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Confused.com’s guide to life insurance: Writing life insurance in trust

Over 50s life insuranceOnly 6% of people put their life insurance in trust. Yet doing so could be advantageous. We list the potential benefits, such as avoiding going over the inheritance-tax threshold and bypassing probate.

When it comes to planning your family’s financial future, it makes good sense to take all steps possible to protect their standard of living. Arranging your life insurance in the right way - to give your loved ones the maximum possible benefit - is an important consideration.

One option to consider when taking out life insurance is putting the policy into a trust. And yet according to insurer Aegon, only 6% of life-insurance policies in the UK are set up in this way. This is surprising as, although this process isn’t necessarily suitable for all people, it can be advantageous in the case of many.

Do bear in mind that if you want to discuss the specific advantages of putting your life insurance policy into trust, you’ll need to speak to an independent legal advisor.

What is a trust?

A trust allows you to set aside an asset to benefit a specified person or people (the beneficiaries). The asset is managed by a trustee or trustees until such time as the beneficiary is intended to benefit. So, for example, your spouse may look after property on behalf of your children until they reach a responsible age.

Life insurance policies are such an asset, and putting a policy into a trust can affect what happens to the payout from a policy in the event of your death.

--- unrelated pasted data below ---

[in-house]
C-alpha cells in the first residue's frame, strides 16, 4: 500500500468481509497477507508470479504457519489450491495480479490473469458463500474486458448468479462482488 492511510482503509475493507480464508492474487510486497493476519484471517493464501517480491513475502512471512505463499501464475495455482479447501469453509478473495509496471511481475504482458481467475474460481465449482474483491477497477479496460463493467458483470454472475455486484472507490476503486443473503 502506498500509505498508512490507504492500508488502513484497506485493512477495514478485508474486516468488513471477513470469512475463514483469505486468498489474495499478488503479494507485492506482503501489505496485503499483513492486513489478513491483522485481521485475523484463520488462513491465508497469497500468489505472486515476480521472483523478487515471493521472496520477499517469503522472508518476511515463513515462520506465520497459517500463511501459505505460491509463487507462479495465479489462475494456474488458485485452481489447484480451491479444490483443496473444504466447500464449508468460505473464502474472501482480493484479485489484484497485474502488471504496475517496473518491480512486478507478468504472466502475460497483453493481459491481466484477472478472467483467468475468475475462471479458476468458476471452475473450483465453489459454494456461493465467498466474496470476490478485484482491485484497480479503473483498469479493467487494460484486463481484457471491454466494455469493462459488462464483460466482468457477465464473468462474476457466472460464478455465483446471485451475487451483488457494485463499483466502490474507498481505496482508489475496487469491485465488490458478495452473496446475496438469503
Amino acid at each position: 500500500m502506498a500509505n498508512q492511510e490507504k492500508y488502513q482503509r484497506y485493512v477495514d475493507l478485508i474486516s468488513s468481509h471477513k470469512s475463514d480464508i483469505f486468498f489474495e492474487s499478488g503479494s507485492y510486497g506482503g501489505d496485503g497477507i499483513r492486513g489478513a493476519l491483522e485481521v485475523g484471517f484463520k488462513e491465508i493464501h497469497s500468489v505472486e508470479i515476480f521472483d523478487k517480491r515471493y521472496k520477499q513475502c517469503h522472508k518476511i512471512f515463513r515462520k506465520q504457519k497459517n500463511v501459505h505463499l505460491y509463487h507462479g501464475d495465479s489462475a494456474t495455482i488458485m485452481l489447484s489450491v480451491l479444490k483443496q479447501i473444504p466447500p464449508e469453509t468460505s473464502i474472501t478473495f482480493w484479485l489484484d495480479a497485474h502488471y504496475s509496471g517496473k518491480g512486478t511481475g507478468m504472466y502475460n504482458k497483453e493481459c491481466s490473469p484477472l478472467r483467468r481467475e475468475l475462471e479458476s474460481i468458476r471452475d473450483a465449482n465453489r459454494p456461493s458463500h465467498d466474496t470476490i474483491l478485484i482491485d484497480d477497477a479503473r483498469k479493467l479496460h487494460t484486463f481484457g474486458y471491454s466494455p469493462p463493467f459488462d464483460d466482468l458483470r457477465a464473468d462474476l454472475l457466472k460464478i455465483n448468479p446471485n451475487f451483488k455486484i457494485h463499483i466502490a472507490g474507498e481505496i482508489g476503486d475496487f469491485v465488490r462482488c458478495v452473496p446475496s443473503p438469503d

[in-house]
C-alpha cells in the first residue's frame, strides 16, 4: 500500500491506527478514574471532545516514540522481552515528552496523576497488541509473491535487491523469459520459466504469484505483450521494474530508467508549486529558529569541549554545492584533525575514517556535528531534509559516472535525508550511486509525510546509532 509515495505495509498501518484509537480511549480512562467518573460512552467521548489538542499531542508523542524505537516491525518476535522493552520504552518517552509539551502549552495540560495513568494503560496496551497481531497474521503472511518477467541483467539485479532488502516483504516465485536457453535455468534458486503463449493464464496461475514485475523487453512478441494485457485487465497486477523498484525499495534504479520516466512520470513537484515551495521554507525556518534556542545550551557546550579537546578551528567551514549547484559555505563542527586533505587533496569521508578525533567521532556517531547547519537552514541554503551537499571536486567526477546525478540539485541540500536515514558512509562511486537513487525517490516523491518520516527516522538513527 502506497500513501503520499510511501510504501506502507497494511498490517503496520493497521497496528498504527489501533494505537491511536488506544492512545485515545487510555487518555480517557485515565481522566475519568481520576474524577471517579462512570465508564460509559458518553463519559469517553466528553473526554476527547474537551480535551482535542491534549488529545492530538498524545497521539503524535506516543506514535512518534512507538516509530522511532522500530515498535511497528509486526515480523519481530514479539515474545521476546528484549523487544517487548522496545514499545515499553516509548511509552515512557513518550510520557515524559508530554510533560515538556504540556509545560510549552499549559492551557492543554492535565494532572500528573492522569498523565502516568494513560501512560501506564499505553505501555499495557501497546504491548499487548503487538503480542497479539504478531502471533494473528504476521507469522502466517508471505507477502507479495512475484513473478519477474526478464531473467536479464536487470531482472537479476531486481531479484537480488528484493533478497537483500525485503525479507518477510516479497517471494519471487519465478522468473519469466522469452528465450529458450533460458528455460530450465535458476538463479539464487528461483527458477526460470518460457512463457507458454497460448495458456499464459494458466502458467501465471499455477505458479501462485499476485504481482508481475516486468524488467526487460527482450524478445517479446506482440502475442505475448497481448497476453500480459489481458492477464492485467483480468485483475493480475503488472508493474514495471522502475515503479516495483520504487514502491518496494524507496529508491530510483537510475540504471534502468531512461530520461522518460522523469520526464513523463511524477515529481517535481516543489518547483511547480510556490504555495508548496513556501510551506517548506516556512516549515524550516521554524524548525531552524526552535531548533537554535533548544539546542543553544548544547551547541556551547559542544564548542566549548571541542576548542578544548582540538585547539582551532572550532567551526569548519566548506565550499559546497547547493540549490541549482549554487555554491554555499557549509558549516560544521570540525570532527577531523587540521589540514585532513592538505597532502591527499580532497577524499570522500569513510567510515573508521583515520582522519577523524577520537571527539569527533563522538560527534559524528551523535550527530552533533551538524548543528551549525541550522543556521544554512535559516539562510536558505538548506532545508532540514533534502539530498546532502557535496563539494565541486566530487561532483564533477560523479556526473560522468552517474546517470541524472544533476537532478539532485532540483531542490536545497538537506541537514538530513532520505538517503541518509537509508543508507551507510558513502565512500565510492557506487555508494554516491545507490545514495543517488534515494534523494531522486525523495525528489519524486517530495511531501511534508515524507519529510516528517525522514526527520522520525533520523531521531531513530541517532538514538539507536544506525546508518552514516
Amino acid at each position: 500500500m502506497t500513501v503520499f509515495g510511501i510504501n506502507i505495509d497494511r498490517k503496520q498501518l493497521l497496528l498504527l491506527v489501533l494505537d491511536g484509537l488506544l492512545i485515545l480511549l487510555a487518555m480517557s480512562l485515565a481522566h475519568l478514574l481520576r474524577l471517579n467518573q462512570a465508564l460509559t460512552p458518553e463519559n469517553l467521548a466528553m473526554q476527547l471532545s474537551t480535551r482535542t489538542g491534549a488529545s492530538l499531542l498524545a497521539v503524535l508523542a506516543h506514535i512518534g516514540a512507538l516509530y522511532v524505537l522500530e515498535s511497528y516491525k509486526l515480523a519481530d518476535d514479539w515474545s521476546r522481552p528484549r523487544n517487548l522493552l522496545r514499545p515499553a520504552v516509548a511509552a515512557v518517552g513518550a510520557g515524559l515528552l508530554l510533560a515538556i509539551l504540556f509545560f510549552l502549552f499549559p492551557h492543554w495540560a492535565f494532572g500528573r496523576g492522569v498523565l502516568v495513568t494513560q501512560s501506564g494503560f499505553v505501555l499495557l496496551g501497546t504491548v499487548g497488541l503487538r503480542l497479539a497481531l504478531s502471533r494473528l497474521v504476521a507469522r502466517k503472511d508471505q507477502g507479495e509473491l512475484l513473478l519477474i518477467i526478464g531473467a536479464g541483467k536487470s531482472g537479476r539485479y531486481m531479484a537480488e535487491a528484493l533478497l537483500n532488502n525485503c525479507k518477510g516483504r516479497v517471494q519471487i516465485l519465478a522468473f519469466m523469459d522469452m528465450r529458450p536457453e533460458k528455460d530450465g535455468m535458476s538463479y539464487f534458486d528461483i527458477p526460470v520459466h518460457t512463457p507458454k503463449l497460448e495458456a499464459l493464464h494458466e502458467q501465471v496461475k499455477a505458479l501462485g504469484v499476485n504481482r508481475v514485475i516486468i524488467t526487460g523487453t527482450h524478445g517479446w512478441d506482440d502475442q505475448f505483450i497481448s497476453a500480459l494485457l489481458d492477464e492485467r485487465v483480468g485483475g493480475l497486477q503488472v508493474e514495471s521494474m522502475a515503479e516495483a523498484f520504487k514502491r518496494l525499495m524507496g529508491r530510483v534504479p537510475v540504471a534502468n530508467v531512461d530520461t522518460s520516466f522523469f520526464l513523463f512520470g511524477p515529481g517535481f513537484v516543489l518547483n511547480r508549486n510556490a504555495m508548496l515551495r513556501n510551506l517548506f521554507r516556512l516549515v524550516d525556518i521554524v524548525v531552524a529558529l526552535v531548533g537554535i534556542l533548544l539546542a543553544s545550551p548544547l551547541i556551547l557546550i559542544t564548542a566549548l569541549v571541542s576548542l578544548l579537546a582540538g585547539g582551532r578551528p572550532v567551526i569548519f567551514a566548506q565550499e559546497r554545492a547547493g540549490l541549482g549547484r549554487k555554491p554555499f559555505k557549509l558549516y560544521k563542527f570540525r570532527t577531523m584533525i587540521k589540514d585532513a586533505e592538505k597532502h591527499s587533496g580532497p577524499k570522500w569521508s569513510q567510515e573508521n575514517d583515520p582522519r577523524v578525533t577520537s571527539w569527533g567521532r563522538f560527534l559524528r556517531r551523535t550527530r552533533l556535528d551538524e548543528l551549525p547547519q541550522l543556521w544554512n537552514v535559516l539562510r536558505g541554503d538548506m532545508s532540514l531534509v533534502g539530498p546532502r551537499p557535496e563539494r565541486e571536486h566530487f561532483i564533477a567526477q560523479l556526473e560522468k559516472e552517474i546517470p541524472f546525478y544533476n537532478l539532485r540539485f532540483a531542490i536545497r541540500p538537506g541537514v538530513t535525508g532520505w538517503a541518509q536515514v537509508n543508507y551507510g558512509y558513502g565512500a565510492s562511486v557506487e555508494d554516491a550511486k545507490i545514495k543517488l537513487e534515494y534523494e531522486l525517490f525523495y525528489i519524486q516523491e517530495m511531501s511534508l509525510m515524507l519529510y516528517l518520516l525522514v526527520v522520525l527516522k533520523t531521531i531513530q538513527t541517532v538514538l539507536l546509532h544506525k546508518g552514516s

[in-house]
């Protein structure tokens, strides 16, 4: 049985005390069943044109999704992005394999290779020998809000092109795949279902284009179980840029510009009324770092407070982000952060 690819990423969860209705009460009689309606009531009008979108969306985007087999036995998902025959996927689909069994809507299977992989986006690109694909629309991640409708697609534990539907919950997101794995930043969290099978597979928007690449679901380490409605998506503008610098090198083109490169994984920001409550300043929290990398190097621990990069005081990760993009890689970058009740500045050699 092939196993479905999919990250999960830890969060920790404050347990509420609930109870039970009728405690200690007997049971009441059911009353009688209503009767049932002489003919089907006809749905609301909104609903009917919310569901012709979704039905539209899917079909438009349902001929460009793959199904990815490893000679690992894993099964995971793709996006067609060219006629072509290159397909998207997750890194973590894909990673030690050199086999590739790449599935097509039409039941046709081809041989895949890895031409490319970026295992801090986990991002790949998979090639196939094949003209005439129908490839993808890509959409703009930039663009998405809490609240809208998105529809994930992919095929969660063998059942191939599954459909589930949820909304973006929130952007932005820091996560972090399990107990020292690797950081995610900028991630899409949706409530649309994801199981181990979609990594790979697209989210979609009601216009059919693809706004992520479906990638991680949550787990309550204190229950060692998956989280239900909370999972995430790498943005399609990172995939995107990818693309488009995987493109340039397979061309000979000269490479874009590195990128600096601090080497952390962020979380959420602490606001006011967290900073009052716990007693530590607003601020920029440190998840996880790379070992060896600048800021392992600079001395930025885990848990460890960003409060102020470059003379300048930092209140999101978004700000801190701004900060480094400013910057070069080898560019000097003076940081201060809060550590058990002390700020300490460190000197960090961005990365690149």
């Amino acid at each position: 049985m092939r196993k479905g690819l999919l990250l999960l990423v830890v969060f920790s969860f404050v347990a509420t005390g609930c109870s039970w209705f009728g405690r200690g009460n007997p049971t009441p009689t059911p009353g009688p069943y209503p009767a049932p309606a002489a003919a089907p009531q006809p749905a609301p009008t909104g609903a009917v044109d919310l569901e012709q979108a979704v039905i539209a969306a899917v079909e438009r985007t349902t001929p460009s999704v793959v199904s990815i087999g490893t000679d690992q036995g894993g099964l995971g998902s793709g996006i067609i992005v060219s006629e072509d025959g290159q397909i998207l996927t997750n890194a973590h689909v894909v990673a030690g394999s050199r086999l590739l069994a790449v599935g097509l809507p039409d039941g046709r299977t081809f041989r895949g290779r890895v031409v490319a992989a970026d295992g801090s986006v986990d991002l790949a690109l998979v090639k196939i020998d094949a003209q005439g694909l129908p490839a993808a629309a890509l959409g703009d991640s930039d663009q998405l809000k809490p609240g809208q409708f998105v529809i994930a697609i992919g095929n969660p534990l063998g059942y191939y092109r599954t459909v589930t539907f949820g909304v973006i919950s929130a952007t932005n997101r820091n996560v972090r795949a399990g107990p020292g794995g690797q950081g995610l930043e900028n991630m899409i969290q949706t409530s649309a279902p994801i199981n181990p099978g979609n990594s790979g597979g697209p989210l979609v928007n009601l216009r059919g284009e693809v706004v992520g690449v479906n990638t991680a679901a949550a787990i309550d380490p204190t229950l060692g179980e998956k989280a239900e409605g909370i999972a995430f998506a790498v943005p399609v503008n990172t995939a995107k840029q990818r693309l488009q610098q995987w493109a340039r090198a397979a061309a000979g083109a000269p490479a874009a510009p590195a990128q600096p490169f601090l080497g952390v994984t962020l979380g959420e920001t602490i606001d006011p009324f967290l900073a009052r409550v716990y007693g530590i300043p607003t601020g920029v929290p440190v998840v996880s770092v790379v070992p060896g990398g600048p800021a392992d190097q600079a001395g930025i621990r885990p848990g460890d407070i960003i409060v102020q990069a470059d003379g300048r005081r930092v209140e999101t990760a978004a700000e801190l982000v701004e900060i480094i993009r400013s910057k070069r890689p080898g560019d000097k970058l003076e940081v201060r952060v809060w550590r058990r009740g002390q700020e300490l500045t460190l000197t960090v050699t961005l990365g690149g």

Note: In industry jargon, putting a life insurance policy into a trust is known as “writing life insurance in trust” or a policy is “written in trust".

The principal advantages to putting a life insurance policy into trust are as follows:

Trusts can help sidestep inheritance tax

Under normal circumstances, the payout from a life insurance policy will form part of your legal estate, and may therefore be subject to inheritance tax. The threshold per individual for inheritance tax in the UK is £325,000. Tax is payable at 40% on any part of an estate above this level.

By writing a life-insurance policy in trust, the proceeds from the policy can be paid directly to the beneficiaries rather than to your legal estate, and will therefore not be taken into account when inheritance tax is calculated. This means the value of your estate may not move above the threshold, depending on your circumstances.

You don't need probate to be granted in order for the policy to pay out

Writing a policy in trust also means payment to your beneficiaries will probably be quicker, as the money will not go through probate. This is a legal process which confirms an executor’s authority to deal with your possessions. So, for example, if you leave everything to your spouse in your will, then your spouse will have to get probate granted before they can distribute your money, property and so on. This process can take a long time, even when there is a will. In cases of intestacy (where there is no will), it can drag on for a lot longer.

However, if the life insurance policy is put into trust, then it can potentially pay out long before probate is granted, as the insurance provider will just require a death certificate before paying out. Obviously it’s better for a family to get an insurance payment as soon as possible, as the period following a death is stressful enough without being concerned about where the money’s coming from.

You could get greater control over your policy

Writing life insurance in trust allows you to specify how you want the proceeds to be paid out. For example, trustees can be appointed to oversee money for the benefit of children under 18.

In addition, setting up a trust means that the payout will go to the people you intend it to.

Does it cost extra?

No. Your insurance provider should be able to provide you with this option for free when taking out the policy. Some existing life policies can also be transferred into trust. Although if you want to write a life insurance policy in trust, we suggest you speak to an independent legal advisor first.

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